Horse Side Vet Guide ®

Equine Health Resource

Pigeon Toe (in Growing Foal or Adult)

Pigeon toe (fetlock varus) is an angular limb deformity in which the foot deviates inward at the fetlock. This sets up unequal forces across the lower limb joints and predisposes horses to arthritis and other injuries in the lower joints.

Horses with pigeon toe usually have excess inside (medial) hoof growth, and they paddle when they walk or trot. When viewed from the rear, paddling horses swing their front limbs to the outside.

In a youngster, growth across the growth plate (physis) can be altered with surgery. However, once growth plates fuse (at about 8 weeks of age) there is nothing that can be done to influence the conformation.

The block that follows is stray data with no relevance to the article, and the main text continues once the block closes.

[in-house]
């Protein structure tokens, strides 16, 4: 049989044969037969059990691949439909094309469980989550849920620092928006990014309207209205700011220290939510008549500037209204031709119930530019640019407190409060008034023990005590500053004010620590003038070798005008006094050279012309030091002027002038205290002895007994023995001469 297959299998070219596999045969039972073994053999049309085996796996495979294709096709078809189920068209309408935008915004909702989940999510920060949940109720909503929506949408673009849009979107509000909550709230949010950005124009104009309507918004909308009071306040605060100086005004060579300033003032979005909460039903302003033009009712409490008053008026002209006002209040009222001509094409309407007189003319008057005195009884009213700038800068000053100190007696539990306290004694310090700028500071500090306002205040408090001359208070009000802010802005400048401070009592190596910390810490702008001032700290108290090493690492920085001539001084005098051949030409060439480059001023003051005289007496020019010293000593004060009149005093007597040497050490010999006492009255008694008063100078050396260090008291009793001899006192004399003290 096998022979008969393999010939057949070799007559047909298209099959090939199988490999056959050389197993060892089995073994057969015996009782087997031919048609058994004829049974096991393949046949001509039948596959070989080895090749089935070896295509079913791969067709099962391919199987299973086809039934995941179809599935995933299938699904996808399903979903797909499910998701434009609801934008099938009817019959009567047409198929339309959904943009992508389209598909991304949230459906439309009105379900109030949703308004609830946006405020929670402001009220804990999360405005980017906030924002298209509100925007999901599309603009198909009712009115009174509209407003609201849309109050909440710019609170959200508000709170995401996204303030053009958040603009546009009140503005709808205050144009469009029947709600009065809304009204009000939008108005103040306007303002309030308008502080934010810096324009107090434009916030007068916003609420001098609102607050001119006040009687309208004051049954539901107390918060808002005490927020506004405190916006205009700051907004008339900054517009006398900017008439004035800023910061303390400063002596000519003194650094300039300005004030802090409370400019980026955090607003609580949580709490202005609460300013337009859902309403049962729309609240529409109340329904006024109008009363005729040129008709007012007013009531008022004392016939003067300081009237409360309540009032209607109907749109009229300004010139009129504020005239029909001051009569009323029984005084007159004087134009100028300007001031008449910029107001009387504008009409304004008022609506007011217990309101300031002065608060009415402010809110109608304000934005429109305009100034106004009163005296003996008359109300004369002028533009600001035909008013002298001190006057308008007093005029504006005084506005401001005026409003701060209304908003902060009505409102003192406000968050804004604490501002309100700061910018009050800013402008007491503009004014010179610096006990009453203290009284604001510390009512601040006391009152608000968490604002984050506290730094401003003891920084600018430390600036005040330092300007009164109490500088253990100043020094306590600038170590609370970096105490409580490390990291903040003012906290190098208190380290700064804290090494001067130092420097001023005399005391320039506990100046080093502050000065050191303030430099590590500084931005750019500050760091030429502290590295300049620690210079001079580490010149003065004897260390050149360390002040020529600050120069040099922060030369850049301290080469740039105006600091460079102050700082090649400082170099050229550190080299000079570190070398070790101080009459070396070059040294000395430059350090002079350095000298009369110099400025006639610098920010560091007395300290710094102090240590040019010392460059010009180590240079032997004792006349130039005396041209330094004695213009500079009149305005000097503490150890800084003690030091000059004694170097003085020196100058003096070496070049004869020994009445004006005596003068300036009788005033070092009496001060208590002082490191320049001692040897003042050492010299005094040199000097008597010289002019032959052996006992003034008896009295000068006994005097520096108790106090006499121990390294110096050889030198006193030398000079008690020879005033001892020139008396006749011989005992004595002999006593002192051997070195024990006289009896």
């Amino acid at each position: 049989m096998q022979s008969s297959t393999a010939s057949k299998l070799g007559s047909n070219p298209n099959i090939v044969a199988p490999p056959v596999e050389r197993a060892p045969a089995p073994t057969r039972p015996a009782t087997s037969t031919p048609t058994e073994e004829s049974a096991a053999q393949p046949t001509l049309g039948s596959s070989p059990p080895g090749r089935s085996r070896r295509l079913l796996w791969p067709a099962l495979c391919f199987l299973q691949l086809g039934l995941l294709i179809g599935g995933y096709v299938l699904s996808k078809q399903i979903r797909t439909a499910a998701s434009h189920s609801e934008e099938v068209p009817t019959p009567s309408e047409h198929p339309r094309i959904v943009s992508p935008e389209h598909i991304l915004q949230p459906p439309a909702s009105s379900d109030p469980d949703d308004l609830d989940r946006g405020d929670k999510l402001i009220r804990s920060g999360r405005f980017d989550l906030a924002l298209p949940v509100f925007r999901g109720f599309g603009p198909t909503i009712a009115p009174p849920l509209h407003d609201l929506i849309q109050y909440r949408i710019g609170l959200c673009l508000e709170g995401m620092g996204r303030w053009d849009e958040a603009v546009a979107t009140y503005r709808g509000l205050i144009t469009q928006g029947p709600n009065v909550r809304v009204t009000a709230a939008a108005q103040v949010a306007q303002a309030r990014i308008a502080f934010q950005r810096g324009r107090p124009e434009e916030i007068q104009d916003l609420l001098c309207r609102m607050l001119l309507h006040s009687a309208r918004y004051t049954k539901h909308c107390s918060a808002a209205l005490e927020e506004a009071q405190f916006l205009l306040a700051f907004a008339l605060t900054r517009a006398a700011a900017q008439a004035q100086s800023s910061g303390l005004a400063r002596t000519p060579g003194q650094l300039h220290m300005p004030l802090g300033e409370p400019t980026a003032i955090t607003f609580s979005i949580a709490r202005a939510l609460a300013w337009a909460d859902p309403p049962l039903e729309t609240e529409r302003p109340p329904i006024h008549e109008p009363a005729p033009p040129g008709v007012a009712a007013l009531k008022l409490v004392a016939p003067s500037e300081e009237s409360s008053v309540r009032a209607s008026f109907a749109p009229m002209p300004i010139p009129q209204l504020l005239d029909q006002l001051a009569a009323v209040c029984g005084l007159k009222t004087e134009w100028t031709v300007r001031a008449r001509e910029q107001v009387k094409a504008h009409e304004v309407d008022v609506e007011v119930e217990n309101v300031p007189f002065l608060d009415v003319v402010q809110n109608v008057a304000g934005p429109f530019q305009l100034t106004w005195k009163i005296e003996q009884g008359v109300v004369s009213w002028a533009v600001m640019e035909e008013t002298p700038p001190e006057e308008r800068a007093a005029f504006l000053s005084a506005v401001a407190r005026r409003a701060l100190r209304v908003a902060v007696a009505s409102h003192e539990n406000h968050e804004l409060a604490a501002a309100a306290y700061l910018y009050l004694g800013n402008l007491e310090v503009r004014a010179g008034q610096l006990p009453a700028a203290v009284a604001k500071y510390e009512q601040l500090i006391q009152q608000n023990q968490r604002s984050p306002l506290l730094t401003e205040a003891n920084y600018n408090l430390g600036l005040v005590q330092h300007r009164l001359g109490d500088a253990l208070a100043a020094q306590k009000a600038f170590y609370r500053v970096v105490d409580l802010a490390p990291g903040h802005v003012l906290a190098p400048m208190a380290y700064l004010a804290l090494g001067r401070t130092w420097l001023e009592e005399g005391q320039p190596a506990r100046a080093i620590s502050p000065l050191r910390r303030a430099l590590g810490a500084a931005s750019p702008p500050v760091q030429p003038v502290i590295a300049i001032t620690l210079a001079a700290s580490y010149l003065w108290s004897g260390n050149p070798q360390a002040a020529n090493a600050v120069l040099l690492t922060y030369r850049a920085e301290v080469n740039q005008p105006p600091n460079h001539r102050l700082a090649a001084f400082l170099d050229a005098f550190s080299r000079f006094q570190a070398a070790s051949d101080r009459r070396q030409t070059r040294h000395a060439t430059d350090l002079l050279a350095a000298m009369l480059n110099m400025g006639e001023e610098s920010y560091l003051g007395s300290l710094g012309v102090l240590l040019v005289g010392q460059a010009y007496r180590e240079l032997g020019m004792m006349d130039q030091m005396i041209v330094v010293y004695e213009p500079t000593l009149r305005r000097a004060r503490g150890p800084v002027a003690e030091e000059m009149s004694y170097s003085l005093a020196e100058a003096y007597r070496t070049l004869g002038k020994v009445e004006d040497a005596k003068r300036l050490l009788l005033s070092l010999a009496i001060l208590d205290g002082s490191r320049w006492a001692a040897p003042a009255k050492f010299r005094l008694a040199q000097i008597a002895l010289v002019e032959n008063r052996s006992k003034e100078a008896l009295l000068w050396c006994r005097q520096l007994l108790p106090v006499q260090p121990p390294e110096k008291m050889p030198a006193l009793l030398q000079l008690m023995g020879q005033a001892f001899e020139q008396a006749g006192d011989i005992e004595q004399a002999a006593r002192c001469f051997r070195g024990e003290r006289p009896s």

Management after that involves compensatory hoof trimming or shoeing, and reduced expectations. Some horses with mild variations of this abnormality have successful performance careers.

Skills I might need

QUESTIONS TO ASK MY VET

  • Is there still something that can be done surgically to help the situation?
  • How much improvement can we expect if we do surgery now?
  • Are the growth plates fused yet?
  • What corrective hoof care do I need to provide?
  • PREVENTION

    Know normal conformation and recognize deviations. For young horses, contact your vet promptly to discuss surgical options before they are no longer available.
    Author: Doug Thal DVM Dipl. ABVP

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